UAV Homer Tunnel / Opus

UAV Homer Tunnel / Opus

When infrastructure consultants Opus International wished to complete a geophysical survey of the extreme alpine rock faces surrounding the portals to the Homer Tunnel in Fiordland, they looked to Synergy Positioning’s UAV (Unmanned Aerial Vehicle) for technical support.

With over 200 operational survey flights using Unmanned Aerial Vehicles (UAVs) already completed for clients, Synergy Positioning was recently tasked by infrastructure consultants Opus International with surveying the extreme alpine rock faces surrounding the portals to the Homer Tunnel in Fiordland.

Sitting at an altitude of 945m at its eastern portal, the tunnel is surrounded by steep rock slopes prone to both heavy winter snowfall and the highest rainfall averages New Zealand has to offer.

Opus wished to survey the surfaces of the surrounding Darran Mountains in an effort to gain a better understanding of the land forms and to investigate the area’s geophysical structures in order to better predict where major rock falls could occur, as well as study potential rock fall trajectories and what impact they could have on roading in the area.

“A base level of data already existed for the area around the Homer Tunnel portals, but the fine detail wasn’t there,” says Robert Bond, Opus’ Milford Project Manager and Senior Geotechnical Engineer.

“The New Zealand Geotechnical Society didn’t have a good enough map, so we realised early on we would need to effectively map and photograph it ourselves for our purposes. There were two options open to us; hiring a light plane and pilot and using LiDAR, or utilising a UAV.”

Robert confirms he and his colleagues were already familiar with UAV technology, having utilised it to perform similar geophysical surveying and imaging in the Heathcote Valley area of Christchurch’s Port Hills in the wake of the 2010/11 earthquakes.

“The benefits of using a UAV to complete the work were pretty clear; in terms of both the time and costs involved it was the preferred system. Also, with tourism operators working in the area we were very cognisant of causing minimal disruptions to airspace, but we still wanted the ability to repeat the survey if need be; the ability to turn the UAV around and repeat the circuit quickly was another bonus.”

Synergy Positioning supplied one of their fleet of UAVs for the project – in this instance the rugged fixed-wing Bramor, manufactured by C-Astral Aerospace. The Bramor UAV is constructed from advanced composite materials to be both exceedingly strong and ultra lightweight.

The mapping process in itself is relatively straightforward. Flight plan coordinates are logged into the UAV prior to take-off. Synergy Positioning’s qualified operator then launches the UAV from a neighbouring site, has the UAV fly over the desired area collecting data and taking images, deploy a parachute and land again, all without having to place team members in potentially hazardous environments.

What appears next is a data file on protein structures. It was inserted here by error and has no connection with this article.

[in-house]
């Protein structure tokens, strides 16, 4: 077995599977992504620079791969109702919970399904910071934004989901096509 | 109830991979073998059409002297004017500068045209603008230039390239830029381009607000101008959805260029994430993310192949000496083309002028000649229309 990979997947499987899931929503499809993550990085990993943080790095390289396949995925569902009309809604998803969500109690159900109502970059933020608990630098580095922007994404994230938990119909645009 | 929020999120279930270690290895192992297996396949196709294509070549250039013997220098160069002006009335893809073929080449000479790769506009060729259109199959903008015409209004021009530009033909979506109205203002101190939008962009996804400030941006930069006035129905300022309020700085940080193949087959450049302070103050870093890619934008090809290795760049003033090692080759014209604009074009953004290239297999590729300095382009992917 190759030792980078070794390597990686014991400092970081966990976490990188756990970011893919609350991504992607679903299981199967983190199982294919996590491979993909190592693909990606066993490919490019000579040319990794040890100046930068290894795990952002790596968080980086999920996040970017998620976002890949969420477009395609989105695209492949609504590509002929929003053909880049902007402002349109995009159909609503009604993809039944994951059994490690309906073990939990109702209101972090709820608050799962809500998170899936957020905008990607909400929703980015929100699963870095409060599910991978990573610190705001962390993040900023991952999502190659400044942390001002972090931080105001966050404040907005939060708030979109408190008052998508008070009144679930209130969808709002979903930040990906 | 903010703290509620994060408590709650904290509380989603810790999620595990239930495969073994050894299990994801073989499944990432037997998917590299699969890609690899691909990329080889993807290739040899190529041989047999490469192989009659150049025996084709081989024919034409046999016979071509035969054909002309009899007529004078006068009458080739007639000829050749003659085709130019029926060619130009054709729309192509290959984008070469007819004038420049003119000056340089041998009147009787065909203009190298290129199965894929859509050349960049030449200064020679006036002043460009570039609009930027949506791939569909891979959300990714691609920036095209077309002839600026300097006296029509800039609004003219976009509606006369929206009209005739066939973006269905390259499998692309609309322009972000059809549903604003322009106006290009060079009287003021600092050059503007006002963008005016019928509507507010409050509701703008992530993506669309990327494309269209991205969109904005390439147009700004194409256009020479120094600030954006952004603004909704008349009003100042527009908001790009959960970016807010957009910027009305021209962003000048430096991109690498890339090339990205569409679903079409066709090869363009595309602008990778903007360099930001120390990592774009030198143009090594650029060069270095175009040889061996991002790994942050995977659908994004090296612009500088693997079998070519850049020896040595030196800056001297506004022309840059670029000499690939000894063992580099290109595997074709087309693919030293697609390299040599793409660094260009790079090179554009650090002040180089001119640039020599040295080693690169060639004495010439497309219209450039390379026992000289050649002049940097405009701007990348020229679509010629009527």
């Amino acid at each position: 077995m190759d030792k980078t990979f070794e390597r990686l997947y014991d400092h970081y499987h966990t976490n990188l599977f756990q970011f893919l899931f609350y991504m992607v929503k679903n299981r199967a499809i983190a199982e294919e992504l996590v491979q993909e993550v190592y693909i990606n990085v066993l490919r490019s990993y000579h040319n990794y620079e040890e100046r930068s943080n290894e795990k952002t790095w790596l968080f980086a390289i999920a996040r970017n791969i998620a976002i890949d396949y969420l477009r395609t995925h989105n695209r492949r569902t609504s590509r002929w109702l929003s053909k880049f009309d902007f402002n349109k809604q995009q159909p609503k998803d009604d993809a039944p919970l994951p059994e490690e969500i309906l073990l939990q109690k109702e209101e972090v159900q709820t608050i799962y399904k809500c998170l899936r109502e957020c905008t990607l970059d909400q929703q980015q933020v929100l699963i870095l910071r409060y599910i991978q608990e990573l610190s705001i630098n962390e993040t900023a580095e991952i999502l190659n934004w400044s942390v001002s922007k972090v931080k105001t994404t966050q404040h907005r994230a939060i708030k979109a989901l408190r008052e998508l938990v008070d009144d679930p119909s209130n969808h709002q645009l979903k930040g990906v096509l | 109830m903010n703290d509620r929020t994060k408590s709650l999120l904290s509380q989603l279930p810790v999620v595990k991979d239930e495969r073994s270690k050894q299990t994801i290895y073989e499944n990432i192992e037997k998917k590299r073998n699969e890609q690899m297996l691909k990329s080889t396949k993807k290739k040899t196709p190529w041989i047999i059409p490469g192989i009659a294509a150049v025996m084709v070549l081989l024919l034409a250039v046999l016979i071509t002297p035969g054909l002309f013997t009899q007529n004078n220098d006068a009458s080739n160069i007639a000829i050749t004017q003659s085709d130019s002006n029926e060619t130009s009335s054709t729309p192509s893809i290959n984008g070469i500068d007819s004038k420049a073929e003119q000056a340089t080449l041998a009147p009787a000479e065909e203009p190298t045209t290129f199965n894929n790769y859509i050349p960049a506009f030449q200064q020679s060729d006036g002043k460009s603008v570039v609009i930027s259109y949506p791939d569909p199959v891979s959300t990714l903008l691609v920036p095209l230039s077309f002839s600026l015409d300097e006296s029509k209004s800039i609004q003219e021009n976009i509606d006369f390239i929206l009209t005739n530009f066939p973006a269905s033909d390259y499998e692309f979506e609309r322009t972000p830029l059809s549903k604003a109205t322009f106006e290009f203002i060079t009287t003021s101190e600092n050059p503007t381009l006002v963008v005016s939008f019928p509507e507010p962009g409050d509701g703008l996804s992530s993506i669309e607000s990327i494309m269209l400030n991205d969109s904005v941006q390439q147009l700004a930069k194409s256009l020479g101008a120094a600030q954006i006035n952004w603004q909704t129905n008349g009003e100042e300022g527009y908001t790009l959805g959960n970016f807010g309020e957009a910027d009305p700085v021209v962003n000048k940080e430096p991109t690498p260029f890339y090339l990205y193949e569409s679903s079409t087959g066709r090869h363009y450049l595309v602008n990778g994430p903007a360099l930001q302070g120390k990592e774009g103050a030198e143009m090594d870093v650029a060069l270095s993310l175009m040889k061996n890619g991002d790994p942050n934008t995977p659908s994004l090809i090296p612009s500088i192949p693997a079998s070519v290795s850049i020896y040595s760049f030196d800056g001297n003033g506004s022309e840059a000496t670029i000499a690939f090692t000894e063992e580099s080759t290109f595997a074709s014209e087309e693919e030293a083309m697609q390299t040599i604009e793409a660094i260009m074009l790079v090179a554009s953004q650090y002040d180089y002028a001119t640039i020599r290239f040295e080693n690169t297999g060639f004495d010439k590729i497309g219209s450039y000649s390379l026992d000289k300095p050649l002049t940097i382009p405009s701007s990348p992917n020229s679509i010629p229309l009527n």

• UAV Homer Tunnel - Opus - Case Study Image
  • UAV Homer Tunnel - Opus - Case Study Image
  • UAV Homer Tunnel - Opus - Case Study Image
  • UAV Homer Tunnel - Opus - Case Study Image

The UAV calculates how long it will need to fly, where the waypoints marking out the perimeters of the area to be mapped are, how many passes it will need to make at what altitude, and how often it will need to take a photo; this flight plan can be modified by the operator in-air at any stage.

“One of the most important aspects of the project was assessing potential run-out distances of falling rocks once they hit the valley floor. To accurately predict that, we needed detailed data on seed points; that is, where the rocks are likely to fall from in the first place,” says Robert.

In such an extreme environment, there were extra challenges the Synergy Positioning team had to tackle: the 45 minute flight was then extended by a further 40 minutes as strong thermal updrafts kept the UAV aloft once its mapping duties had been completed, and due to the near-vertical terrain surrounding the targeted survey area, two mountaineers were required to install ground control points high in the surrounding peaks.

Ultimately though, the survey data Synergy Positioning was able to supply with the UAV was so accurate, Opus could predict that a particular rock formation posed an immediate threat with the first snow fall of the season imminent.

“The Synergy Positioning team was fantastic,” says Robert.

“The turn-around on data was so quick that we could see survey results the same day; they could offload key data and provide us with snapshots of what they were seeing almost instantly.

“In the end the process was run very smoothly and we managed to capture some crucial information about the terrain in the Homer Tunnel area that we will continue to use.”

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